For Work / Against Work
Debates on the centrality of work

Argonauts of the Western Pacific

by Malinowski, Bronislaw (2002)

Key Passage

THE canoe, painted and decorated, stands now ready to be launched, a source of pride to the owners and to the makers, and an object of admiration to the other beholders. A new sailing craft is not only another utility created; it is more: it is a new entity sprung into being, something with which the future destinies of the sailors will be bound up, and on which they will depend. There can be no doubt that this sentiment is also felt by the natives and expressed in their customs and behaviour. The canoe receives a personal name, it becomes an object of intense interest to the whole district. Its qualities, points of beauty, and of probable perfection or faultiness are canvassed round the fires at night. The owner and his kinsmen and fellow villagers will speak of it with the usual boasting and exaggerations, and the others will all be very keen to see it, and to watch its performances. Thus the institution of ceremonial launching is not a mere formality prescribed by custom; it corresponds to the psychological needs of the community, it rouses a great interest, and is very well attended even when the canoe belongs to a small community. When a big chief’s canoe is launched, whether that of Kasanai or Omarakana, Olivilevi or Sinaketa, up to a thousand natives will assemble on the beach.This festive and public display of a finished canoe, with its full paint and ornament, is not only in harmony with the natives’ sentiments towards a new sailing craft; it also agrees with the way they treat in general the results of their economic activities. Whether in gardening or in fishing, in the building of houses or in industrial achievements, there is a tendency to display the products, to arrange them, and even adorn at least certain classes of them, so as to produce a big, aesthetic effect. In fishing, there are only traces of this tendency, but in gardening, it assumes very great proportions, and the handling, arranging and display of garden produce is one of the most characteristic features of their tribal life, and it takes up much time and work. (p.158-159)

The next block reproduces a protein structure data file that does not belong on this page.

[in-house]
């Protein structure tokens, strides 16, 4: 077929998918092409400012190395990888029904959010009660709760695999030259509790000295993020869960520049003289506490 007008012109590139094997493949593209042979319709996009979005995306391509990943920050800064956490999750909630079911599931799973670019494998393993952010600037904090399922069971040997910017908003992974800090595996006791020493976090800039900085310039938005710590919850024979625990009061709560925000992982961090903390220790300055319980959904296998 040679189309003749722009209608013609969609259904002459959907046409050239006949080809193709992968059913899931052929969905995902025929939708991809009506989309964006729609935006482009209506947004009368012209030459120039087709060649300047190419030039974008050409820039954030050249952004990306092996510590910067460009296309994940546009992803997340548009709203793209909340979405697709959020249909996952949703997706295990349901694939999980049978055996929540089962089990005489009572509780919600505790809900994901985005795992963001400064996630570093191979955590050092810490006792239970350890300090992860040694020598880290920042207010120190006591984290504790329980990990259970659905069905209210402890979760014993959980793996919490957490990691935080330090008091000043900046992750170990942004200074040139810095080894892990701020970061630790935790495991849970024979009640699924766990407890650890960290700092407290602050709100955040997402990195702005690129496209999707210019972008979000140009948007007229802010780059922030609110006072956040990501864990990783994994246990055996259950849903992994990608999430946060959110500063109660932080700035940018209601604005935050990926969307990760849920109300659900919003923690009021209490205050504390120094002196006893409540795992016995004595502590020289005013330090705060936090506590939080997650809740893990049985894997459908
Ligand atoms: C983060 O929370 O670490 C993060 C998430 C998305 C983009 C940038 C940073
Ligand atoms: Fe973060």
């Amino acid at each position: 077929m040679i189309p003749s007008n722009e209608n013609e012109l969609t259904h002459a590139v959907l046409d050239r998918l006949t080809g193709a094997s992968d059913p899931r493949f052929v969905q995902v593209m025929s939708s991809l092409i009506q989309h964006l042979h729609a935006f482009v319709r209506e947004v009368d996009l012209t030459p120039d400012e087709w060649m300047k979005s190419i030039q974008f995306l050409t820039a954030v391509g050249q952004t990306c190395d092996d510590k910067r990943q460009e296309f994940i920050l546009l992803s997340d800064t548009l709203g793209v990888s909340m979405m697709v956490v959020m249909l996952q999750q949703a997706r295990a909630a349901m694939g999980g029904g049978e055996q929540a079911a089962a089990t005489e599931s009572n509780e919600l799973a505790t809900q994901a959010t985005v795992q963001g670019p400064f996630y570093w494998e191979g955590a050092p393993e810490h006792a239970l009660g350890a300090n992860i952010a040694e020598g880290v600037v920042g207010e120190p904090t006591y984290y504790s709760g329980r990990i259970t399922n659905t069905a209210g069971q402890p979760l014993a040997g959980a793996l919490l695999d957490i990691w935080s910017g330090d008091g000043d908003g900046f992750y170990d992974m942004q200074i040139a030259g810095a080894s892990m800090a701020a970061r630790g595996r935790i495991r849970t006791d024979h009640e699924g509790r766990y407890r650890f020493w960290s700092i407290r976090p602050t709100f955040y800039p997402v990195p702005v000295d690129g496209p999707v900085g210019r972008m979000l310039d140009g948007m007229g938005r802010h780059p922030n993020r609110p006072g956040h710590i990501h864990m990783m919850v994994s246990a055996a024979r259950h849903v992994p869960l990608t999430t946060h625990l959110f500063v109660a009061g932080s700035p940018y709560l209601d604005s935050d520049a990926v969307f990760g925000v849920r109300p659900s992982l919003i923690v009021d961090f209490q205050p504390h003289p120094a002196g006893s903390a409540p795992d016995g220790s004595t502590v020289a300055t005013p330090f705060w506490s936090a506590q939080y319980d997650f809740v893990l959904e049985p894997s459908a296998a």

No Keywords


Malinowski, Anthropology of Work



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